Peacock picks Paxson partner for $415 mil

Pact gives NBC leverage over affils

NEW YORK — In a deal that could radically redefine the broadcast network television business, NBC said Thursday that it plans to buy 32% of Paxson Communications for $415 million.

The agreement will combine NBC’s powerful brand name and broadcast group with Paxson, the largest station owner in the U.S.

If the FCC relaxes its station ownership rules, NBC could boost its stake to 49% and take voting control of the West Palm Beach, Fla., company for a total of $1.2 billion.

NBC’s game plan is to create additional outlets to air the programming it produces or in which it has an equity stake. Eventually the Peacock plans to rerun its primetime programming hits on Paxson stations — a plan likely to perturb NBC affiliates.

NBC will need its affils’ permission to rerun the broadcast web’s first-run programming on Paxson stations, and CEO Robert Wright acknowledged that negotiations with affiliates could prove difficult in many cases.

Planning on reruns

“In an era where broadcast programming ratings get smaller and smaller each year, rerunning shows on Pax Net may be a great way to increase share,” Wright said.

NBC has equity stakes in about 40% of its shows, so selling its shows in the syndication market could be wildly profitable for the GE-owned company.

In the past Wright has threatened that if new agreements could not be reached with station affiliates, he would bypass them by sending NBC’s programming feed directly to local cable systems.

Leverage over affils

NBC will now have even more leverage to negotiate new deals with affiliates through its large stake in Paxson.

“We don’t really have an interest in switching one broadcast outlet to another,” Wright said. “But if we’re unable to come to an agreement, we would go to the next best outlet. The Paxson stations would be a more attractive choice than going to a third party.”

Industry observers said that NBC’s Paxson deal is not designed to push around NBC’s affiliates, but rather to change the paradigm of network TV.

“I don’t view this as a stick over the affiliates,” said Chris Dixon, a media analyst for PaineWebber. “They’ve got to realize that they’re operating in a world of 200 networks, and the economic model has to change.”

The recently launched Pax Net –which touts itself as a family-values network — will maintain its programming mission until at least Feb. 1.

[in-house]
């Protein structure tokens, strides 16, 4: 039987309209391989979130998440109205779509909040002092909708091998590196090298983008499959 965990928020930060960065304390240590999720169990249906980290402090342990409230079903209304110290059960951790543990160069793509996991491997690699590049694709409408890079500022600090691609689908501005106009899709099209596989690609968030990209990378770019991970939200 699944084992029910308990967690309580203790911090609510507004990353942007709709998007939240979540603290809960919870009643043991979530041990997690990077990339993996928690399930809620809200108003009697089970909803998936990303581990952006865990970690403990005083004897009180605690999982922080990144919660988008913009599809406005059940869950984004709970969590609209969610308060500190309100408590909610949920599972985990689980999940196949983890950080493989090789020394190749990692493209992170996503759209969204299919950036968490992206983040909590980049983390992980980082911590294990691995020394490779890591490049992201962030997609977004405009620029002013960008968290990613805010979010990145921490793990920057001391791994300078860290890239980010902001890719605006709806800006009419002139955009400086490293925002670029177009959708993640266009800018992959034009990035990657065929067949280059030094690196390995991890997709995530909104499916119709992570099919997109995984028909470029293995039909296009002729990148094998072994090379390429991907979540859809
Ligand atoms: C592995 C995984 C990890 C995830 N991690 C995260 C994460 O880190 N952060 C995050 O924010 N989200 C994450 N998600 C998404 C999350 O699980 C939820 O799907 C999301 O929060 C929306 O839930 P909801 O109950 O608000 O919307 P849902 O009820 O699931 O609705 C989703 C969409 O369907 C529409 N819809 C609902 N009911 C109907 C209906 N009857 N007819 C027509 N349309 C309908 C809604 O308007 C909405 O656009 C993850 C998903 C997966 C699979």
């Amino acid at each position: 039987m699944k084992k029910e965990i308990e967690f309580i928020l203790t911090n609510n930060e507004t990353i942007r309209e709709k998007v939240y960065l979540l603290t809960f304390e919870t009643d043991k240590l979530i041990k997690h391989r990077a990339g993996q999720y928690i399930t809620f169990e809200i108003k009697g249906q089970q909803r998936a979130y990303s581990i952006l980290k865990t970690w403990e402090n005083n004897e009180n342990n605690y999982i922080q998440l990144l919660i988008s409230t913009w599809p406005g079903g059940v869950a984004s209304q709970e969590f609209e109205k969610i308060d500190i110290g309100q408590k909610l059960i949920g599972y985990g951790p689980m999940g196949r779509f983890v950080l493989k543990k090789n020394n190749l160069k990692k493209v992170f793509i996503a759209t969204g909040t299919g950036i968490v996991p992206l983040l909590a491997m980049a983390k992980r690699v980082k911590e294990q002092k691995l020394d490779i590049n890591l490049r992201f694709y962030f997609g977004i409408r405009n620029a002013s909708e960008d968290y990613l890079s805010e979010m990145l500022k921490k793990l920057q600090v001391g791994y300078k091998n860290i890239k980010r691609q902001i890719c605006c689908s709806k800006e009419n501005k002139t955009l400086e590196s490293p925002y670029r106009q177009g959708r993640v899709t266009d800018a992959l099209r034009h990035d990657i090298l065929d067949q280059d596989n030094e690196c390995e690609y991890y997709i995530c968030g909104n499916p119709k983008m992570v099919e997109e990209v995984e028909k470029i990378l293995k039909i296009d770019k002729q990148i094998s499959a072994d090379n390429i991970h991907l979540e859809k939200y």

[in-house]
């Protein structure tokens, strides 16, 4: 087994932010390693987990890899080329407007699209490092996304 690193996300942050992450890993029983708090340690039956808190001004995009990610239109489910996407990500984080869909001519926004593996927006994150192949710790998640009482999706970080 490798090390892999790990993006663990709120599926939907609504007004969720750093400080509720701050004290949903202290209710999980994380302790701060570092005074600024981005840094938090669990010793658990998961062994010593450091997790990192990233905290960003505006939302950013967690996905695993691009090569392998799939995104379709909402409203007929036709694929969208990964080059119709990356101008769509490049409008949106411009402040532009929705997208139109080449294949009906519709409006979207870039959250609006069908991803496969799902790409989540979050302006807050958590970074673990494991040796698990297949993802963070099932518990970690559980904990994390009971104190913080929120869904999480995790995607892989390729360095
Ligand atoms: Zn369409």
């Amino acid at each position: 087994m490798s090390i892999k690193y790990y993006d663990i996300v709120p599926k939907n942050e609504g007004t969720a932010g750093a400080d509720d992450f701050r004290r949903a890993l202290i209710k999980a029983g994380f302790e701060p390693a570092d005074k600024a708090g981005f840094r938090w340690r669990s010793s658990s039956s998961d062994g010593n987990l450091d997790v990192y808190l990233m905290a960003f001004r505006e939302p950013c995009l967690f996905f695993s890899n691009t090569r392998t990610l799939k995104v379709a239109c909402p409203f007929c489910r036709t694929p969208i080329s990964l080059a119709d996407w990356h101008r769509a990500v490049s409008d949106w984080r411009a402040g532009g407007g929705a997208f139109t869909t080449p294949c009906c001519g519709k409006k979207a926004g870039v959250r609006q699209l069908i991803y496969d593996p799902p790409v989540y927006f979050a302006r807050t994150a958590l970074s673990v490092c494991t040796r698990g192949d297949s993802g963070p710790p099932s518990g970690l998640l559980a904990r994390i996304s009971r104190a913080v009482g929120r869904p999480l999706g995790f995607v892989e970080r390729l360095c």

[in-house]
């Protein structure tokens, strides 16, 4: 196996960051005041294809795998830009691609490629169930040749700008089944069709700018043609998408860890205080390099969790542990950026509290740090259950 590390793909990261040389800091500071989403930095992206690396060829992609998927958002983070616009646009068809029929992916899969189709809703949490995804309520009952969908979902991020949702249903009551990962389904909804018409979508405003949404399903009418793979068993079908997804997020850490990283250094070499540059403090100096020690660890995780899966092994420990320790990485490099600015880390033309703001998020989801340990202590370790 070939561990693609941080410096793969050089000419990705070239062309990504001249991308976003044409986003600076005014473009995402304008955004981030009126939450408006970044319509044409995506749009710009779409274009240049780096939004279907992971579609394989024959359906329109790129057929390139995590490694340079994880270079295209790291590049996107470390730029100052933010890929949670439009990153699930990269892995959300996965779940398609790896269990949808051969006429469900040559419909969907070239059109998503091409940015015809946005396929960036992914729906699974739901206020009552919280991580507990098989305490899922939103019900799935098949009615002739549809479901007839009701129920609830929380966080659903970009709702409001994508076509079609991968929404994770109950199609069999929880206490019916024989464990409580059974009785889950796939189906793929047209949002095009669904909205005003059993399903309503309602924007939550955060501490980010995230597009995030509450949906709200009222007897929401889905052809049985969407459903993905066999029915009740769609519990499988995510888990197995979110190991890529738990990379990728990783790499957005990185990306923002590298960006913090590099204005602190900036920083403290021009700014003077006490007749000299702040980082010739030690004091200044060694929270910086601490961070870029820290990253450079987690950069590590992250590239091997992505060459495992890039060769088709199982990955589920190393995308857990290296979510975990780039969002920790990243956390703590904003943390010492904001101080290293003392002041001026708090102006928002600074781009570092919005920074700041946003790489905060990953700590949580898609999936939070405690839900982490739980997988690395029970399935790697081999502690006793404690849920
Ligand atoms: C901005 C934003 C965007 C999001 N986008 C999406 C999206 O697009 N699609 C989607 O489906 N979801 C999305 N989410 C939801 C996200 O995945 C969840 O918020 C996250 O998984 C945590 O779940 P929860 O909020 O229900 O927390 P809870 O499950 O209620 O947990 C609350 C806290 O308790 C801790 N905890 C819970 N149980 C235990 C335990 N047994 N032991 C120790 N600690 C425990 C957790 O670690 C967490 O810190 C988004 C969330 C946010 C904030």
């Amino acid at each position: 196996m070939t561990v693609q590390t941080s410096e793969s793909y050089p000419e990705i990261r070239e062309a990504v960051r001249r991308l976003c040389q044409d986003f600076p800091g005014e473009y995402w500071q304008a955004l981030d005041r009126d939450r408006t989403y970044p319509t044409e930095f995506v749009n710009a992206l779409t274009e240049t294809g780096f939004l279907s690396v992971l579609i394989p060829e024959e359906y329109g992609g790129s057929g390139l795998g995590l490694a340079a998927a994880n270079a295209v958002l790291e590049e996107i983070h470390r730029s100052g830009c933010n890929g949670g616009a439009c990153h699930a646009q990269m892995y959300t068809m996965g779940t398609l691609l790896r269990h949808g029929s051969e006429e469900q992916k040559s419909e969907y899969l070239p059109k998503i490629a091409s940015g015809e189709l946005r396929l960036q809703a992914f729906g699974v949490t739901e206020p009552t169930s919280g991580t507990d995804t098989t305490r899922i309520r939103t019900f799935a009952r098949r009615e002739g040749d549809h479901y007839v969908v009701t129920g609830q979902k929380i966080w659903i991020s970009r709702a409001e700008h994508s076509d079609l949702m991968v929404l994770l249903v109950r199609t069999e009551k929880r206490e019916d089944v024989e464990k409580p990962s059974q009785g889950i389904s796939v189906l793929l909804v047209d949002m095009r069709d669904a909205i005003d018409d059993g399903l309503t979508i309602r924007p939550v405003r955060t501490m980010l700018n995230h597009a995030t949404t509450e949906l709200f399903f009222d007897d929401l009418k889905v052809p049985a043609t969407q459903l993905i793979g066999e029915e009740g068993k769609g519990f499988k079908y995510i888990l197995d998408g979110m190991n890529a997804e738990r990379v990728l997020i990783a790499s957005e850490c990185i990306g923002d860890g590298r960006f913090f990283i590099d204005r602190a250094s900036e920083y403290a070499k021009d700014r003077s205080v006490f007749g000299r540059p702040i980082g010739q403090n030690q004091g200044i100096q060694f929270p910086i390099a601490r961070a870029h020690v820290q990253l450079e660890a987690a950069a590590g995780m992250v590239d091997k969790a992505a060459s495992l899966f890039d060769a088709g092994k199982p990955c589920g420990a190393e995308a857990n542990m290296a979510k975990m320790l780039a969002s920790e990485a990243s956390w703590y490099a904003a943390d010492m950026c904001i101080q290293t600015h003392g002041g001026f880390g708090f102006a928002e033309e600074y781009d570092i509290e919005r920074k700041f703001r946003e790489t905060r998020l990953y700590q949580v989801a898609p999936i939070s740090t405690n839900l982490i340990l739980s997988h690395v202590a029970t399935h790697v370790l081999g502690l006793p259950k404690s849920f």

Taking control in 2002

That’s when NBC can basically take control of the Pax Net and its stations, if the FCC has raised the current station ownership cap from 35% to 50% of the country — a move many broadcasters are banking on.

If NBC does take over Pax Net, it will dissolve the struggling network’s programming model and rebrand and reprogram the web.

For years, NBC has been looking to purchase a general entertainment cable channel but hadn’t found a deal it liked.

The deals comes just over a week after CBS and Viacom announced a $35 billion merger that will combine Viacom’s Paramount studio with the CBS network and stations.

Wright, however, insisted that NBC’s model is different, and it’s unlikely to include a studio partner.

Supplying content

Instead, NBC will depend on program production from its West Coast entertainment division headed by Scott Sassa and Garth Ancier. Pax Net CEO Jeff Sagansky, whose resume includes running Sony’s TV operations and heading CBS’ entertainment division, will join the effort.

“We’re committed to a path of producing and investing to supply ourselves with programming,” Wright told Daily Variety.

Any acquisition on the scale of the CBS/Viacom deal would be out of the question for NBC since its parent, GE, is an earnings-driven company.

Wall Street greeted the deal favorably for GE, as its stock rose $1.25 in a down market.

Paxson shares, however, dropped by 7%. Many investors were disappointed that the company didn’t sell itself outright rather than opting for a partnership.

(Jill Goldsmith contributed to this report.)